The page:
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This Is How Retail Investors Can Speed Up The Global Sustainability Bandwagon

Rosalia Wind Farm near Oaksdale in the Palouse, Washington State, US LightRocket via Getty Images

In the fight against climate change and achieving the UN’s Sustainable Development Goals, purpose-driven investors are playing an increasingly important role. Legendary investor Carl Icahn, for example, has recently nominated two new board members at McDonald’s to improve the way the company treats its animals—its pigs in particular—leaving McDonald’s no real choice but to act. Similarly, over the past five years, activist shareholder group Follow This has effectively put climate change on the to-do list of Big Oil companies such as Shell, BP, and Equinor.

What these initiatives have in common is that they aim to redirect the agenda of large corporations from a focus on making money only, to a broader focus on sustainability, thereby limiting the negative effects these corporations have on our society and planet—their carbon footprint, energy consumption, toxic waste, and so on.

There’s a second way in which investors have started to make a difference. Instead of focusing on the companies causing the problems, there is a growing group of investors focusing on the solutions, by investing in companies that make a positive impact on society and our planet.

One such company is Purpose ESG, a startup investment platform planning to list on a public exchange to offer retail investors the opportunity to invest in privately held sustainability-driven companies, that would otherwise be limited to accredited and large private equity investors. I spoke to chairman Steven Landry, former President of Chrysler Europe, CEO of DaimlerChrysler Canada, and EVP of Chrysler North America about how purpose-driven investors can make a difference in realizing the global sustainability agenda.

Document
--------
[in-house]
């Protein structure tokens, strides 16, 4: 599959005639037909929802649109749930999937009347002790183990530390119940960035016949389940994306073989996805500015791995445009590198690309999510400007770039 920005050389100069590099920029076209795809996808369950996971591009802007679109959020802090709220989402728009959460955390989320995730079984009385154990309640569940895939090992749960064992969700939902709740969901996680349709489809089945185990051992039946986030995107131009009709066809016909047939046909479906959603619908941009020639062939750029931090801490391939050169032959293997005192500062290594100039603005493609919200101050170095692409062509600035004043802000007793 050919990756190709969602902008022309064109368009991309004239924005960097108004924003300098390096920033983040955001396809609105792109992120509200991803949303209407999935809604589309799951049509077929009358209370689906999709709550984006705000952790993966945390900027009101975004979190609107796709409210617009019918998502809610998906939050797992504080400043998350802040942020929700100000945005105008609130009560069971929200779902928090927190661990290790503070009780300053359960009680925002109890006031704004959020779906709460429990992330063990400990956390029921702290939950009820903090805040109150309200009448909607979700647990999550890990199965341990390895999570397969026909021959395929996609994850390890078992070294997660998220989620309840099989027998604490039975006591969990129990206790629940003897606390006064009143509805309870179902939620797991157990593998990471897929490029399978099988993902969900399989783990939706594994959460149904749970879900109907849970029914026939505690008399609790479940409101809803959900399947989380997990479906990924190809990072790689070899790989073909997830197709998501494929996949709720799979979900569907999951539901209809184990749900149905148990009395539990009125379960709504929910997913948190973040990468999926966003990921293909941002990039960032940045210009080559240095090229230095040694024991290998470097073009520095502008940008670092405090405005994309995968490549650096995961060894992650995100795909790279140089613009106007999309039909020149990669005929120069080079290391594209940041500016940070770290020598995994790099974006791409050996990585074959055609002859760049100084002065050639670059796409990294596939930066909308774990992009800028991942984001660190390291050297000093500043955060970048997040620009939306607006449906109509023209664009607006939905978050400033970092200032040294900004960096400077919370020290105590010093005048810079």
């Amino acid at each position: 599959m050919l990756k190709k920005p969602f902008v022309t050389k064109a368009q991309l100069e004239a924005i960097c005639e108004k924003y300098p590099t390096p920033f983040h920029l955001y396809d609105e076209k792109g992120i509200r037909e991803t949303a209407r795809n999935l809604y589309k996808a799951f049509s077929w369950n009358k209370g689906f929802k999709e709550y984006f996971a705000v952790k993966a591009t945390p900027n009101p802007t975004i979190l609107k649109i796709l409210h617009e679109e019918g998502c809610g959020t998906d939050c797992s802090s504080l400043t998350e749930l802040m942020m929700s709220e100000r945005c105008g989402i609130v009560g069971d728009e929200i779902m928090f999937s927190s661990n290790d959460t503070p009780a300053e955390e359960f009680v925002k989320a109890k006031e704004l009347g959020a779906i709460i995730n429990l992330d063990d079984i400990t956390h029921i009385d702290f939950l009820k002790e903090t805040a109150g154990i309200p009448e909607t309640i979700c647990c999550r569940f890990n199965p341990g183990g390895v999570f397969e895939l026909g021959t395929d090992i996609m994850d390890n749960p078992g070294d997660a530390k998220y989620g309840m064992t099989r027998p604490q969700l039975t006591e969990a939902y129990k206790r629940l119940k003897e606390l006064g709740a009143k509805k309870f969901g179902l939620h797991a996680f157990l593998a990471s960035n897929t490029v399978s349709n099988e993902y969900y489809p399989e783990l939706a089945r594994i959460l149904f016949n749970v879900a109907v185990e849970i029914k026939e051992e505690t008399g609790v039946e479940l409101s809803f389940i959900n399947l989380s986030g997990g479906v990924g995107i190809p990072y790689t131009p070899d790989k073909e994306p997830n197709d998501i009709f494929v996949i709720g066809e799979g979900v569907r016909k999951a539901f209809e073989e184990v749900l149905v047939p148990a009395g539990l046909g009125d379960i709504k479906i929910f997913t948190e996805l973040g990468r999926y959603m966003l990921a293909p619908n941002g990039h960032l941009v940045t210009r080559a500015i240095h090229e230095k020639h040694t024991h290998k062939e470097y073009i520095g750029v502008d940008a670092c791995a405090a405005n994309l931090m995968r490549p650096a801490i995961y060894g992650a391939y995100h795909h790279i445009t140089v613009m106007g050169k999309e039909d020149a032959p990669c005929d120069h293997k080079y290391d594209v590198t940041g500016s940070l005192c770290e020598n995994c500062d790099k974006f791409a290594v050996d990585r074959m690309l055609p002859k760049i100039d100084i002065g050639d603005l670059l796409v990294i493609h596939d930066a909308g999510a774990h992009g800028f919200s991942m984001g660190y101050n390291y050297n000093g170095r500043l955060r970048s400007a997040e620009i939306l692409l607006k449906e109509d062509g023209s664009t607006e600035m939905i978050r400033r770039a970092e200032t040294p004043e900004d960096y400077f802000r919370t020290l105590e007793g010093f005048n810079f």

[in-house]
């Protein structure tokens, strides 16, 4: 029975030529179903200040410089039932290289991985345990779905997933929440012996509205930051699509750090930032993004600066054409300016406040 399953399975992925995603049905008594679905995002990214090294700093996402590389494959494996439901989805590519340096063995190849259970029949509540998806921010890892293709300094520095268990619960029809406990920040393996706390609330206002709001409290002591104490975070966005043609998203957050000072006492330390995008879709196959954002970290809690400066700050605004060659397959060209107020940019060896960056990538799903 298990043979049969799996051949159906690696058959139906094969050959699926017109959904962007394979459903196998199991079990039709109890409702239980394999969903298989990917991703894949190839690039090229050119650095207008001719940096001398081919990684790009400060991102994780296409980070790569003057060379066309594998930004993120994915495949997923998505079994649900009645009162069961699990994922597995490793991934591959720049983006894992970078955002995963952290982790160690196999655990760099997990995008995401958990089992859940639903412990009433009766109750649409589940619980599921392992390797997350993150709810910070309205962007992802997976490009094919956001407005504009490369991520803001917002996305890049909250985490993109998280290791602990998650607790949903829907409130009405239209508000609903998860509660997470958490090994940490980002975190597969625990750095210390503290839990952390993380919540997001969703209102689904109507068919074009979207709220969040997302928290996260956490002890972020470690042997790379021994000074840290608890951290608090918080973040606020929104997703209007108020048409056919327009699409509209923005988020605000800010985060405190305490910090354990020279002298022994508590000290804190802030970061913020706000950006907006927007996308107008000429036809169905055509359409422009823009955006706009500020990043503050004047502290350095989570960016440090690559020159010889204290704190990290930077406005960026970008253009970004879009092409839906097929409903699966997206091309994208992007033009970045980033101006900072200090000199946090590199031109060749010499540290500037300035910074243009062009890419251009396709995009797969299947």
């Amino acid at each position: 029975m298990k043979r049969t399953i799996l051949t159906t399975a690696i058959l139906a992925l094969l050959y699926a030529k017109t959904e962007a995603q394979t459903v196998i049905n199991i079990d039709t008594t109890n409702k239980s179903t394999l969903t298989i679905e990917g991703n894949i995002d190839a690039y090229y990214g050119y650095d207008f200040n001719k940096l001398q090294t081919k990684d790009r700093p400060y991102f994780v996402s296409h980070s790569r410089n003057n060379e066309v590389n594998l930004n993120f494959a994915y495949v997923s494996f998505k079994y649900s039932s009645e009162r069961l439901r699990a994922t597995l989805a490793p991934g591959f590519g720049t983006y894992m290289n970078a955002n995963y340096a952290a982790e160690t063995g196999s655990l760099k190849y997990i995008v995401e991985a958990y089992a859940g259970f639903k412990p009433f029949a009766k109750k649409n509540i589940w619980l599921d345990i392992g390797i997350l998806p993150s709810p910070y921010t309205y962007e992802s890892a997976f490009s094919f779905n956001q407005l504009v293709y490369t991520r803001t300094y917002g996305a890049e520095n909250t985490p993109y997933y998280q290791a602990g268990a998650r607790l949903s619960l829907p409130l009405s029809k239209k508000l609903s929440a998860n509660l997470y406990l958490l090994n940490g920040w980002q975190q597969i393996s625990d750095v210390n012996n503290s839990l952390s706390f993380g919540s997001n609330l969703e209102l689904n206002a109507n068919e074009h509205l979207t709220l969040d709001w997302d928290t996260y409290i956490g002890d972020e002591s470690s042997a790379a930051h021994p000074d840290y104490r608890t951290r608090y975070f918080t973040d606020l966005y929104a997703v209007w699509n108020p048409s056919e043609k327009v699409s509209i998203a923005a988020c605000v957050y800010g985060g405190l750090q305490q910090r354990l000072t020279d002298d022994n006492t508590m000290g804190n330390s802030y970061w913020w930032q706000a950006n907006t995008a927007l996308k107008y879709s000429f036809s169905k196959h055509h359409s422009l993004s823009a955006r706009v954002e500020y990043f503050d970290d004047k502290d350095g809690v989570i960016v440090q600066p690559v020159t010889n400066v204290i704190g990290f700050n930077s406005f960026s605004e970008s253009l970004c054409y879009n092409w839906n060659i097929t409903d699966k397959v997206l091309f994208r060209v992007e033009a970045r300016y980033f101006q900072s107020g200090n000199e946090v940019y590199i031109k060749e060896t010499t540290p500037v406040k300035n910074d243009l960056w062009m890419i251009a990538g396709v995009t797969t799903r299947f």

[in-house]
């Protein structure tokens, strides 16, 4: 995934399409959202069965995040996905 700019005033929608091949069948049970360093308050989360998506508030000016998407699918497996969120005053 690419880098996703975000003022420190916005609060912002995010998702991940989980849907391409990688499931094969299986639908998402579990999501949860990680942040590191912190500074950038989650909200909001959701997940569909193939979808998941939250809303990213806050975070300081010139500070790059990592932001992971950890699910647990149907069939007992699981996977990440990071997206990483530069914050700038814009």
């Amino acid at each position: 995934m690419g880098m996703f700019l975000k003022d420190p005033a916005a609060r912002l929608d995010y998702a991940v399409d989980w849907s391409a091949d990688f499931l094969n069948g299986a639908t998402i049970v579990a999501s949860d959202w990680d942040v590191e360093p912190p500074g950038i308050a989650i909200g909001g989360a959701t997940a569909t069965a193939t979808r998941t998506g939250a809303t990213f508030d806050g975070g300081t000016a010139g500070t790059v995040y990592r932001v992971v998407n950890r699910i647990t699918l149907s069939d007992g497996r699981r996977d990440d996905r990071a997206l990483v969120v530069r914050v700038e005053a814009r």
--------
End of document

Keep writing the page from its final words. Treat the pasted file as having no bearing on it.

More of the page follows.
What Drives Purpose-Driven Investors

Like any investor, also purpose-driven investors aim for a solid future return on their investment. They are not philanthropists giving their money away for free. The key difference from traditional investors, though, is that they don’t care about their financial return on investment only, but also—or even more—about their positive impact on society or our planet.

Often, there has been a point in their career where they realized that change is necessary and urgent. As Landry realized, “After my job at Chrysler, I worked five years for an energy company. It was then that I realized how important it is to close coal plants.” Returning to the automotive sector afterwards, he realized there was a world to be won there. “The only contribution to sustainability there at that time were the solar panels on the roof.” Once this awareness had sunk in, Landry could no longer sit still watching the events unfolding in front of him.

Landry, as well as other purpose-driven investors, are driven by an authentic desire to fix the world’s problems and make a positive and lasting contribution, and make some money along the way.


Fixing The System With Bottleneck Investments